The film centers around Matt and Owen (Matt Johnson & Owen Williams), two high school students on the fringes of their insular school society trying to make it through their days with as little trouble as possible. They come across as intelligent, creative and sensitive young men which becomes an issue of empathy on the part of the viewer as you see the kind of abuse they endure as the film progresses. ‘The Dirties’ are a group of popular/jock/jerk kids in their school who make it, on a fairly regular basis, their job to make Matt and Owen’s lives tough. Everything from physical violence in the halls to embarrassing shaming in class and at lunch – Owen and Matt endure the full spectrum of youthful cruelty. It is, in a word, painful to watch. There is an unflinching focus on these events that made me squirm in my chair more than once. These scenes are raw and they are sad and they are relatable to many of us.
Owen and Matt work on a film for their film class (film class in high school? damned Canadians and their great schools) called ‘The Dirties’ which essentially casts them as badass detective/student/Dirty Harries/anti-heroes ridding the school of this scourge of decorum and decency. It is riddled with Tarantino references and silly dialogue and a secondary love story that reflects reality for Owen as he suffers greatly under an unrequited crush on his grade school sweetheart, Crissy H (Krista Madison). After a very poor reception with their film teacher (‘guys, think of this as the director’s cut. we need to get it to a PG version) and a painfully embarrassing showing to the rest of the class, things start to change.
Owen (bolstered initially by cheerleading by Matt) concocts a series of stunts to get himself closer to Chrissy and they kind-of work. Owen is emboldened by this and strives to make inroads with the regular crowd at school, all the while balancing the filmmaking and friendship duties with Matt. Matt, for his part, begins to formulate a way to expand their film to where the deaths are real and they rid the school of ‘only the bad guys.’ Matt is a whirling ball of energy and creativity and sensitivity so Owen shines a lot of this on as do we, the viewer. This is by far the most important creative and execution success of the film is the way we as the viewer get lulled into a false sense of security about Owen, and more importantly about Matt’s intentions. Do we give these boys a pass because we like them so much? Do we ignore seriously obvious signs that things might be more off than we want to admit?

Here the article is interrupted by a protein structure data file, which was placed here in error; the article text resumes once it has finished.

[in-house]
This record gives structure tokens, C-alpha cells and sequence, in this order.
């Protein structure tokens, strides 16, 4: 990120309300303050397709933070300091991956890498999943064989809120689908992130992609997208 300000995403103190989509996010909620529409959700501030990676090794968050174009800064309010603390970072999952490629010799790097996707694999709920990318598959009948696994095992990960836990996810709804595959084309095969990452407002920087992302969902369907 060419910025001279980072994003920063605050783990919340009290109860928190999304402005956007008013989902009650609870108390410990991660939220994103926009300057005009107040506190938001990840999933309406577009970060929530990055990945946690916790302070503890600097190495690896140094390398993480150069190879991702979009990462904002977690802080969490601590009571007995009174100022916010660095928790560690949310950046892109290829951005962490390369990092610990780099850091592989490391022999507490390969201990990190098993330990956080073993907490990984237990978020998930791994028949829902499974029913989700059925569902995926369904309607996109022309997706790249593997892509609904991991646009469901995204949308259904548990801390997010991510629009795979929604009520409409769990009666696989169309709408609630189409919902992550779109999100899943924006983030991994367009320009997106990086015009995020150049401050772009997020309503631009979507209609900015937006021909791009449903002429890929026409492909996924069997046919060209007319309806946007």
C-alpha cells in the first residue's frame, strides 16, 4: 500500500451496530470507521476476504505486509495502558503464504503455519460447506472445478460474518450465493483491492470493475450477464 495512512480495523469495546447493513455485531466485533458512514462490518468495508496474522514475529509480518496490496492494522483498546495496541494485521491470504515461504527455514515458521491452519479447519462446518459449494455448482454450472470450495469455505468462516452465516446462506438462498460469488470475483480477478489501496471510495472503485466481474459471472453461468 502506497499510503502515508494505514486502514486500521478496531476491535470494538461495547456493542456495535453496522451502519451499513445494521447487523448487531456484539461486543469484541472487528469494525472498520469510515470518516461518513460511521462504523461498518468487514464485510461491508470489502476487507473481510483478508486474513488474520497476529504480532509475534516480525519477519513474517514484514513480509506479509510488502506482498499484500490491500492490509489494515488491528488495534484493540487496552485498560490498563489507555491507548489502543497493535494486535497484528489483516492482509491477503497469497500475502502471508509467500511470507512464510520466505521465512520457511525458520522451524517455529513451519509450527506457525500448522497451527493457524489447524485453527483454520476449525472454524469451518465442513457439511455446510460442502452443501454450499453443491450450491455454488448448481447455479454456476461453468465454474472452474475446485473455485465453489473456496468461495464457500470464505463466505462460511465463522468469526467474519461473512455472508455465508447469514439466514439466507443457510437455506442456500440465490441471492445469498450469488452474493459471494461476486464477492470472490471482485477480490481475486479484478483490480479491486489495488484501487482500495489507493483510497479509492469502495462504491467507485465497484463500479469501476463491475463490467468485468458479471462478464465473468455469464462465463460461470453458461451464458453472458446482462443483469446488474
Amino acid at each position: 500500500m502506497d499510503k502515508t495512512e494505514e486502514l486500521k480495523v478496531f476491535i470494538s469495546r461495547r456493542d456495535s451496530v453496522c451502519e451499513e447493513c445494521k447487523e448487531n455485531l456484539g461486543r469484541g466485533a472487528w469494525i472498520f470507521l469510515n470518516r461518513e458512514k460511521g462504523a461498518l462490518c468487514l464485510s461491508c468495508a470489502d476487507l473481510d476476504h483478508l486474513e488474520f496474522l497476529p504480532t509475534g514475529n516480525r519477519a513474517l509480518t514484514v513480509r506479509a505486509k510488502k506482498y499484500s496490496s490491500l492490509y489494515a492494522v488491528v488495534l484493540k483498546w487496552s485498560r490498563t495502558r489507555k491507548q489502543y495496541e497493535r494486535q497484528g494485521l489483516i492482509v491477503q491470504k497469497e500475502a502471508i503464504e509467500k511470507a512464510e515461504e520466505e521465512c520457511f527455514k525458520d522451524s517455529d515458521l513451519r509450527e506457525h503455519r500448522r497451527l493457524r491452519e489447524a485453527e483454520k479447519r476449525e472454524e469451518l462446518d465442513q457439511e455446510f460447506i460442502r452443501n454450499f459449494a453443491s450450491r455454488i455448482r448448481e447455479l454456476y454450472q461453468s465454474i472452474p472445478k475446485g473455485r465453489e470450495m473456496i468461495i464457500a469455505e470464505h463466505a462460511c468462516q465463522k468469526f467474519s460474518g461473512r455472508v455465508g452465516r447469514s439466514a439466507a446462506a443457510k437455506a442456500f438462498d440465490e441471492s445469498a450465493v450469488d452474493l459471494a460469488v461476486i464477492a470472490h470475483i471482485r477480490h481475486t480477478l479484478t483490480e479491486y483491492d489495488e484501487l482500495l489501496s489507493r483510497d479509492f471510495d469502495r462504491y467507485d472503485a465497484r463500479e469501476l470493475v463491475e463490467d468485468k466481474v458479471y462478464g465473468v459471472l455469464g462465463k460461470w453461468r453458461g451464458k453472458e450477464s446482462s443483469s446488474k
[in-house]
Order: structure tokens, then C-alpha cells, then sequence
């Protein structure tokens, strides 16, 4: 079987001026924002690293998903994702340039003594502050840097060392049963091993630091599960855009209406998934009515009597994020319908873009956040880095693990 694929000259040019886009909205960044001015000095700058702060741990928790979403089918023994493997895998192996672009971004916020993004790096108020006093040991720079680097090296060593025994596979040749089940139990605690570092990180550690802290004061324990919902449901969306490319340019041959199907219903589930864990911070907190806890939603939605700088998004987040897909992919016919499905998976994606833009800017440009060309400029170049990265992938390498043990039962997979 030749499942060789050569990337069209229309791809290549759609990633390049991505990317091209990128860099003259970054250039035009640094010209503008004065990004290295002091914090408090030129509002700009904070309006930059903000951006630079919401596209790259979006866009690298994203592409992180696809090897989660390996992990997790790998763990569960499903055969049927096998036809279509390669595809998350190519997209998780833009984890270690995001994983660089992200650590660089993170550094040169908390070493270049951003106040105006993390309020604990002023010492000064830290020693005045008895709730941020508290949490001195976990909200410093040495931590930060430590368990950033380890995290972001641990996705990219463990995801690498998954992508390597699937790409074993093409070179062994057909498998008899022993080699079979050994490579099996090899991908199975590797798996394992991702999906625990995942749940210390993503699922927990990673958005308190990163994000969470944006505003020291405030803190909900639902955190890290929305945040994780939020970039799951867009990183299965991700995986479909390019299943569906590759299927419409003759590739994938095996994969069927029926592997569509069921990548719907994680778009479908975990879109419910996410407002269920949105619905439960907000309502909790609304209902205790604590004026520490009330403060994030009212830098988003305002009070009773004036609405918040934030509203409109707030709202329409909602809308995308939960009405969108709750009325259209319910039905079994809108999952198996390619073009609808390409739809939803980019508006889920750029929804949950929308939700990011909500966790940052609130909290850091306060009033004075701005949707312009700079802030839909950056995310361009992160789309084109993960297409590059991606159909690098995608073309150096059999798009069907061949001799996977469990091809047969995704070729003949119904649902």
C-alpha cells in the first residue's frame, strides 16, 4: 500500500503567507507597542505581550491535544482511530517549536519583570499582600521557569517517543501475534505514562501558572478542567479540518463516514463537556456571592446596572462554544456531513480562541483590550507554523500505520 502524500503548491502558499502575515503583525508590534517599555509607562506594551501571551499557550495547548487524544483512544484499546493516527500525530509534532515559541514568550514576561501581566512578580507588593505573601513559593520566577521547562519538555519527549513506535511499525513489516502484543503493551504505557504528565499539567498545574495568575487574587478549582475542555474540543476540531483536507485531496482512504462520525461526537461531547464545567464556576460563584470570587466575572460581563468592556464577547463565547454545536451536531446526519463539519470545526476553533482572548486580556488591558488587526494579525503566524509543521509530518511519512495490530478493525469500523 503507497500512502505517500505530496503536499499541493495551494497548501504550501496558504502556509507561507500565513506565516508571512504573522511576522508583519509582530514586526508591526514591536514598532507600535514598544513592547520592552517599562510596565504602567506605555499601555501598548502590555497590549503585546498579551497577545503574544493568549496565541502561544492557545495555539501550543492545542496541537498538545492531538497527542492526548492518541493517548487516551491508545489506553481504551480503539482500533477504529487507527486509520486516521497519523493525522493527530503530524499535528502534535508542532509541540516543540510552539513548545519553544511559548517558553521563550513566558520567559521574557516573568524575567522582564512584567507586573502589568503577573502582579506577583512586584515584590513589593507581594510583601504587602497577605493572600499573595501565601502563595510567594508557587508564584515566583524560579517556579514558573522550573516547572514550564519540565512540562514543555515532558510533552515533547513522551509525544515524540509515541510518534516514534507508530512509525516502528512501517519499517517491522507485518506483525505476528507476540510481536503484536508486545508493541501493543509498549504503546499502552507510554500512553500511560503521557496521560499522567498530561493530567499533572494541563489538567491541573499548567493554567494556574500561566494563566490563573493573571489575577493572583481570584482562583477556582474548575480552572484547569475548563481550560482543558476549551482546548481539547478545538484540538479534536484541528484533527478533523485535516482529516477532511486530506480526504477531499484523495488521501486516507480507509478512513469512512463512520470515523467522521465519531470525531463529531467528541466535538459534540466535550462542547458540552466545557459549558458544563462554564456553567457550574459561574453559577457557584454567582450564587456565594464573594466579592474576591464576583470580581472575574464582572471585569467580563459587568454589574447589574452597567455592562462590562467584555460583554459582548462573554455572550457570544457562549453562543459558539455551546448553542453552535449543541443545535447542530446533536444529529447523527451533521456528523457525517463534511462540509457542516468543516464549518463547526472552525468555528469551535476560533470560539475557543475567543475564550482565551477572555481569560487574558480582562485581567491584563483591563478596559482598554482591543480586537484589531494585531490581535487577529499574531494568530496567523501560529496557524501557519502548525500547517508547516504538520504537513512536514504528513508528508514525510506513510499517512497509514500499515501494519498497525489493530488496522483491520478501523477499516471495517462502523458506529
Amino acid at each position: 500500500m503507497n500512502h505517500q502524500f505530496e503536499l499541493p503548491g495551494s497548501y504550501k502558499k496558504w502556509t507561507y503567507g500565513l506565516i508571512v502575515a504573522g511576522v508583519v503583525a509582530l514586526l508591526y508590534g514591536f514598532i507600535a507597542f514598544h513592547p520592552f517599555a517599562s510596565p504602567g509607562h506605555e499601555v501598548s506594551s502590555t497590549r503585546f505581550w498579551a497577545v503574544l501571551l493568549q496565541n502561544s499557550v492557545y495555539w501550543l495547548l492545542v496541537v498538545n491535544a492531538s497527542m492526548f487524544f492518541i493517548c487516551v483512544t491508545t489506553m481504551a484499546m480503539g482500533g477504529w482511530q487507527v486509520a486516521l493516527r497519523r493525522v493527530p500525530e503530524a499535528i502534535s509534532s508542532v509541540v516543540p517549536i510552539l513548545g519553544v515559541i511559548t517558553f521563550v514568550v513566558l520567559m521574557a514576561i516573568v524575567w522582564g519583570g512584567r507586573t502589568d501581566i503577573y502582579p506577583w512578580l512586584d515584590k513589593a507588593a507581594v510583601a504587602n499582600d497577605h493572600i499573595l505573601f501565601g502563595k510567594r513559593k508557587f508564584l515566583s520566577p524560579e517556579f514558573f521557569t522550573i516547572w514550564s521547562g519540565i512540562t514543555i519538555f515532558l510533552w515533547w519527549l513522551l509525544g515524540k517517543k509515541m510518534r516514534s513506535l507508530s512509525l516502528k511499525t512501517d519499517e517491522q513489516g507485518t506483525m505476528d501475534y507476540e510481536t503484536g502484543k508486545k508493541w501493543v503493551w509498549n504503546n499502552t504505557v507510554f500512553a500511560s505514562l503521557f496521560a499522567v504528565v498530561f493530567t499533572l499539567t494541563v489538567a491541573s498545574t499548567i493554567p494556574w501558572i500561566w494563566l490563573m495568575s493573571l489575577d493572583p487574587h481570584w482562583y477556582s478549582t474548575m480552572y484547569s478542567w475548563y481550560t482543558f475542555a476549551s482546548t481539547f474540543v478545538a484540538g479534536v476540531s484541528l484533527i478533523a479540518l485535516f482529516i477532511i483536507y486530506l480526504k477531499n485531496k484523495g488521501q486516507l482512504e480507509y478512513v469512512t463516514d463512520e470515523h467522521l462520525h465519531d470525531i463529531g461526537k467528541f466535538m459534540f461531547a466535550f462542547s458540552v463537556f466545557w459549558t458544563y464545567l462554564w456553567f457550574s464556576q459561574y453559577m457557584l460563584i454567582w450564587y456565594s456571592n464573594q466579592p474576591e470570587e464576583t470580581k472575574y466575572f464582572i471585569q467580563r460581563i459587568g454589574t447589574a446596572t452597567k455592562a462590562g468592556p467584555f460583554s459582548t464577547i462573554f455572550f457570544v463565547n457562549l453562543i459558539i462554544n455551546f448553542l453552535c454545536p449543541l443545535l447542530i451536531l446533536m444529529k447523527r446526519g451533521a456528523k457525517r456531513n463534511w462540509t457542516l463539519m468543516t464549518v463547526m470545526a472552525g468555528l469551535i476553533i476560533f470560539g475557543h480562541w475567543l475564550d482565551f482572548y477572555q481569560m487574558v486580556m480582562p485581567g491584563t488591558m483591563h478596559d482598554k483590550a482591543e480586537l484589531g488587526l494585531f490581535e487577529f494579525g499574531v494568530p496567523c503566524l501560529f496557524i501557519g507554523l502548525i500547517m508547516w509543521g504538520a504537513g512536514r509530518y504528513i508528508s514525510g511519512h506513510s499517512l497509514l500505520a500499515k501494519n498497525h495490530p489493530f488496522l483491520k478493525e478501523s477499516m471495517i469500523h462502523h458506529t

The latter part of the film plays with our emotions, our understanding of everything we’ve seen and challenges us to take stock of where everything is. While that might seem like standard thriller-fare, it absolutely is not and the horror of what we see start to come together is heightened by our acceptance that we too have been taken for a ride in one form or other. We sit helpless as it all comes to a head, rendered stupid by the endearing nature of our main characters and all we’ve experienced with them up to this point. It is masterful in its cleverness but never too amused with itself to get cute. This is serious stuff and handled seriously.
After the screening I told people that I would love to find a way to get this film screened at high schools and I really mean that. While The Dirties is an excellent film, it is also a sober, straightforward look at the shortcomings of how we as a society deal with school violence and what could be done about it and that, that is its lasting value. I was flat-floored by the film and I hope against hope that there is some way to get it in front of as many high school students, teachers and administrators as possible. Excellent work by Matt Johnson and all involved.